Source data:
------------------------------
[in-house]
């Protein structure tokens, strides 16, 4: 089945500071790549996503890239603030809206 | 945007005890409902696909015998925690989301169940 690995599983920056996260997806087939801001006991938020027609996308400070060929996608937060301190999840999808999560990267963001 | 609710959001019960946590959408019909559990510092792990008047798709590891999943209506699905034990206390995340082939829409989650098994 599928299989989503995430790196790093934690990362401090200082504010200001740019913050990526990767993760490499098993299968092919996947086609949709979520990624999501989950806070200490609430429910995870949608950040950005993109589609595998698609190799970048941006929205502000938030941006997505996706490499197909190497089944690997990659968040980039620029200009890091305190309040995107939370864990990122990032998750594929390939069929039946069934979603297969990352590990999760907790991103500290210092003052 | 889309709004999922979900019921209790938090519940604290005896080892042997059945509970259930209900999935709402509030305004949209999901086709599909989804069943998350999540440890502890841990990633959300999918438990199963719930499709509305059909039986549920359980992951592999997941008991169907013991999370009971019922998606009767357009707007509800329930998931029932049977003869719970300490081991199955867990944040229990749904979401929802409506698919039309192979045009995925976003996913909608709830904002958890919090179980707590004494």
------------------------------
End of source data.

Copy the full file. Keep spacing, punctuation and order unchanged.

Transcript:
[in-house]
């Protein structure tokens, strides 16, 4: 089945500071790549996503890239603030809206 | 945007005890409902696909015998925690989301169940 690995599983920056996260997806087939801001006991938020027609996308400070060929996608937060301190999840999808999560990267963001 | 609710959001019960946590959408019909559990510092792990008047798709590891999943209506699905034990206390995340082939829409989650098994 599928299989989503995430790196790093934690990362401090200082504010200001740019913050990526990767993760490499098993299968092919996947086609949709979520990624999501989950806070200490609430429910995870949608950040950005993109589609595998698609190799970048941006929205502000938030941006997505996706490499197909190497089944690997990659968040980039620029200009890091305190309040995107939370864990990122990032998750594929390939069929039946069934979603297969990352590990999760907790991103500290210092003052 | 889309709004999922979900019921209790938090519940604290005896080892042997059945509970259930209900999935709402509030305004949209999901086709599909989804069943998350999540440890502890841990990633959300999918438990199963719930499709509305059909039986549920359980992951592999997941008991169907013991999370009971019922998606009767357009707007509800329930998931029932049977003869719970300490081991199955867990944040229990749904979401929802409506698919039309192979045009995925976003996913909608709830904002958890919090179980707590004494």